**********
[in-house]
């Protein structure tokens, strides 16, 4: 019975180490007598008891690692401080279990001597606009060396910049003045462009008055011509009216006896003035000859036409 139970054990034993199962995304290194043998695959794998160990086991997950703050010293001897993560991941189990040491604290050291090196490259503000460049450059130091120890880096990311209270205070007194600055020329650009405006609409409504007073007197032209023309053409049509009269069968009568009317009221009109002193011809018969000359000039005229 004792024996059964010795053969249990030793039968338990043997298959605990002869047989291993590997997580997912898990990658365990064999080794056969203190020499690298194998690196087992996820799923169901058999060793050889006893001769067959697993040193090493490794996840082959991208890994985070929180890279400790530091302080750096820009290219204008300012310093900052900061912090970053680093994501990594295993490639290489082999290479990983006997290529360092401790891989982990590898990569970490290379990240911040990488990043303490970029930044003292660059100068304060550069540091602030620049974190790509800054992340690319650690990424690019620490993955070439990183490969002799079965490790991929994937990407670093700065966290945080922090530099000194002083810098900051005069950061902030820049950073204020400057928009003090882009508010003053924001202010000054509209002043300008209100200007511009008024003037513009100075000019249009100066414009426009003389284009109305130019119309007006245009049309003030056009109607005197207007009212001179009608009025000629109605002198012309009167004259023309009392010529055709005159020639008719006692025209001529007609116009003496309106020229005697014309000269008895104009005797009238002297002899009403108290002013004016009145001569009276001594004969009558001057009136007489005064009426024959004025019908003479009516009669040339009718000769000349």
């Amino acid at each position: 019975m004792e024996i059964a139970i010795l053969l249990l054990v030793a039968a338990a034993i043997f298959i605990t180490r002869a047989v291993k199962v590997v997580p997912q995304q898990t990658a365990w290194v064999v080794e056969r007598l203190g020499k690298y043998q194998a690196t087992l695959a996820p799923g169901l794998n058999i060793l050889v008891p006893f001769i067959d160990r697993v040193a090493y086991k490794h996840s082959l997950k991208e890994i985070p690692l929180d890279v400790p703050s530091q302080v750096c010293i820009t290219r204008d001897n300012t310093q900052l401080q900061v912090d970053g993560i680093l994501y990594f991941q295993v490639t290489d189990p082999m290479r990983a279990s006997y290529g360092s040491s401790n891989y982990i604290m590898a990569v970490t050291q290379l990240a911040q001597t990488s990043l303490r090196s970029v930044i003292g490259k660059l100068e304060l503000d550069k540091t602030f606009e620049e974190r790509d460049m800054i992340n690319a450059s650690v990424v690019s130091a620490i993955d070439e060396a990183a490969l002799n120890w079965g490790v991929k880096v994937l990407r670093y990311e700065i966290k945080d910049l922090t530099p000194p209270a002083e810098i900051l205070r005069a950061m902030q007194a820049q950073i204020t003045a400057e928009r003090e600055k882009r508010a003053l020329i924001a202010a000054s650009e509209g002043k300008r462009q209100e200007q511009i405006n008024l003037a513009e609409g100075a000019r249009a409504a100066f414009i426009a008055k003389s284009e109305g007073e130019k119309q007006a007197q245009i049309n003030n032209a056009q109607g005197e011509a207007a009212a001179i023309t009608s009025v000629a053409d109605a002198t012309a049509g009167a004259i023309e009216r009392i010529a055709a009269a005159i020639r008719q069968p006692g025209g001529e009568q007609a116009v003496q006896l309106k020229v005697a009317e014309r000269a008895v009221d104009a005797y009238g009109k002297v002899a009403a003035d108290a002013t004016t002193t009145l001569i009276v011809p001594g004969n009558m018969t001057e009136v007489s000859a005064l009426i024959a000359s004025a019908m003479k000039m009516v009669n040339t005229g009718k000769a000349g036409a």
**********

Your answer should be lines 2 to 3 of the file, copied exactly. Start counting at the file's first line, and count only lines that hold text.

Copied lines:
């Protein structure tokens, strides 16, 4: 019975180490007598008891690692401080279990001597606009060396910049003045462009008055011509009216006896003035000859036409 139970054990034993199962995304290194043998695959794998160990086991997950703050010293001897993560991941189990040491604290050291090196490259503000460049450059130091120890880096990311209270205070007194600055020329650009405006609409409504007073007197032209023309053409049509009269069968009568009317009221009109002193011809018969000359000039005229 004792024996059964010795053969249990030793039968338990043997298959605990002869047989291993590997997580997912898990990658365990064999080794056969203190020499690298194998690196087992996820799923169901058999060793050889006893001769067959697993040193090493490794996840082959991208890994985070929180890279400790530091302080750096820009290219204008300012310093900052900061912090970053680093994501990594295993490639290489082999290479990983006997290529360092401790891989982990590898990569970490290379990240911040990488990043303490970029930044003292660059100068304060550069540091602030620049974190790509800054992340690319650690990424690019620490993955070439990183490969002799079965490790991929994937990407670093700065966290945080922090530099000194002083810098900051005069950061902030820049950073204020400057928009003090882009508010003053924001202010000054509209002043300008209100200007511009008024003037513009100075000019249009100066414009426009003389284009109305130019119309007006245009049309003030056009109607005197207007009212001179009608009025000629109605002198012309009167004259023309009392010529055709005159020639008719006692025209001529007609116009003496309106020229005697014309000269008895104009005797009238002297002899009403108290002013004016009145001569009276001594004969009558001057009136007489005064009426024959004025019908003479009516009669040339009718000769000349």
């Amino acid at each position: 019975m004792e024996i059964a139970i010795l053969l249990l054990v030793a039968a338990a034993i043997f298959i605990t180490r002869a047989v291993k199962v590997v997580p997912q995304q898990t990658a365990w290194v064999v080794e056969r007598l203190g020499k690298y043998q194998a690196t087992l695959a996820p799923g169901l794998n058999i060793l050889v008891p006893f001769i067959d160990r697993v040193a090493y086991k490794h996840s082959l997950k991208e890994i985070p690692l929180d890279v400790p703050s530091q302080v750096c010293i820009t290219r204008d001897n300012t310093q900052l401080q900061v912090d970053g993560i680093l994501y990594f991941q295993v490639t290489d189990p082999m290479r990983a279990s006997y290529g360092s040491s401790n891989y982990i604290m590898a990569v970490t050291q290379l990240a911040q001597t990488s990043l303490r090196s970029v930044i003292g490259k660059l100068e304060l503000d550069k540091t602030f606009e620049e974190r790509d460049m800054i992340n690319a450059s650690v990424v690019s130091a620490i993955d070439e060396a990183a490969l002799n120890w079965g490790v991929k880096v994937l990407r670093y990311e700065i966290k945080d910049l922090t530099p000194p209270a002083e810098i900051l205070r005069a950061m902030q007194a820049q950073i204020t003045a400057e928009r003090e600055k882009r508010a003053l020329i924001a202010a000054s650009e509209g002043k300008r462009q209100e200007q511009i405006n008024l003037a513009e609409g100075a000019r249009a409504a100066f414009i426009a008055k003389s284009e109305g007073e130019k119309q007006a007197q245009i049309n003030n032209a056009q109607g005197e011509a207007a009212a001179i023309t009608s009025v000629a053409d109605a002198t012309a049509g009167a004259i023309e009216r009392i010529a055709a009269a005159i020639r008719q069968p006692g025209g001529e009568q007609a116009v003496q006896l309106k020229v005697a009317e014309r000269a008895v009221d104009a005797y009238g009109k002297v002899a009403a003035d108290a002013t004016t002193t009145l001569i009276v011809p001594g004969n009558m018969t001057e009136v007489s000859a005064l009426i024959a000359s004025a019908m003479k000039m009516v009669n040339t005229g009718k000769a000349g036409a």